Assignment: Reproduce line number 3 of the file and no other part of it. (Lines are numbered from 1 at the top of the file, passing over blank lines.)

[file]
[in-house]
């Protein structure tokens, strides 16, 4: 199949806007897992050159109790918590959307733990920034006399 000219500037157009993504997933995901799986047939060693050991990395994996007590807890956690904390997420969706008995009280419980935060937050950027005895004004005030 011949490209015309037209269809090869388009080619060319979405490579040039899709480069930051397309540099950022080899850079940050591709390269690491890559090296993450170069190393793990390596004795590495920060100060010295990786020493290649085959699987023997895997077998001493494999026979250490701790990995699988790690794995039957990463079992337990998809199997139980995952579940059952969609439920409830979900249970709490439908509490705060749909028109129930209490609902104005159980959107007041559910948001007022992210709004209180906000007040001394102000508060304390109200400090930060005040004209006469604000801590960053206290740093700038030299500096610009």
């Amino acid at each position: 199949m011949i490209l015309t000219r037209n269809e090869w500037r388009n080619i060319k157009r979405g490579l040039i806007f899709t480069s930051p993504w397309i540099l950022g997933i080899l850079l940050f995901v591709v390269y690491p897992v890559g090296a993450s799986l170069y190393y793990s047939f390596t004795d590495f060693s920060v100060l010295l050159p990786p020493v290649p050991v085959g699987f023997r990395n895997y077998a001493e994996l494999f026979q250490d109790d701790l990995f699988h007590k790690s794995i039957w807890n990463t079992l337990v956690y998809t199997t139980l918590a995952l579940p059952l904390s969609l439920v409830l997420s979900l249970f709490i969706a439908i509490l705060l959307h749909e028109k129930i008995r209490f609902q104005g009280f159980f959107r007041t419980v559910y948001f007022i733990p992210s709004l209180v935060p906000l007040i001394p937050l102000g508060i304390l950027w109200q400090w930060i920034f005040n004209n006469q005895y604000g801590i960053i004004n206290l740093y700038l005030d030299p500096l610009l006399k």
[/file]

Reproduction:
């Amino acid at each position: 199949m011949i490209l015309t000219r037209n269809e090869w500037r388009n080619i060319k157009r979405g490579l040039i806007f899709t480069s930051p993504w397309i540099l950022g997933i080899l850079l940050f995901v591709v390269y690491p897992v890559g090296a993450s799986l170069y190393y793990s047939f390596t004795d590495f060693s920060v100060l010295l050159p990786p020493v290649p050991v085959g699987f023997r990395n895997y077998a001493e994996l494999f026979q250490d109790d701790l990995f699988h007590k790690s794995i039957w807890n990463t079992l337990v956690y998809t199997t139980l918590a995952l579940p059952l904390s969609l439920v409830l997420s979900l249970f709490i969706a439908i509490l705060l959307h749909e028109k129930i008995r209490f609902q104005g009280f159980f959107r007041t419980v559910y948001f007022i733990p992210s709004l209180v935060p906000l007040i001394p937050l102000g508060i304390l950027w109200q400090w930060i920034f005040n004209n006469q005895y604000g801590i960053i004004n206290l740093y700038l005030d030299p500096l610009l006399k």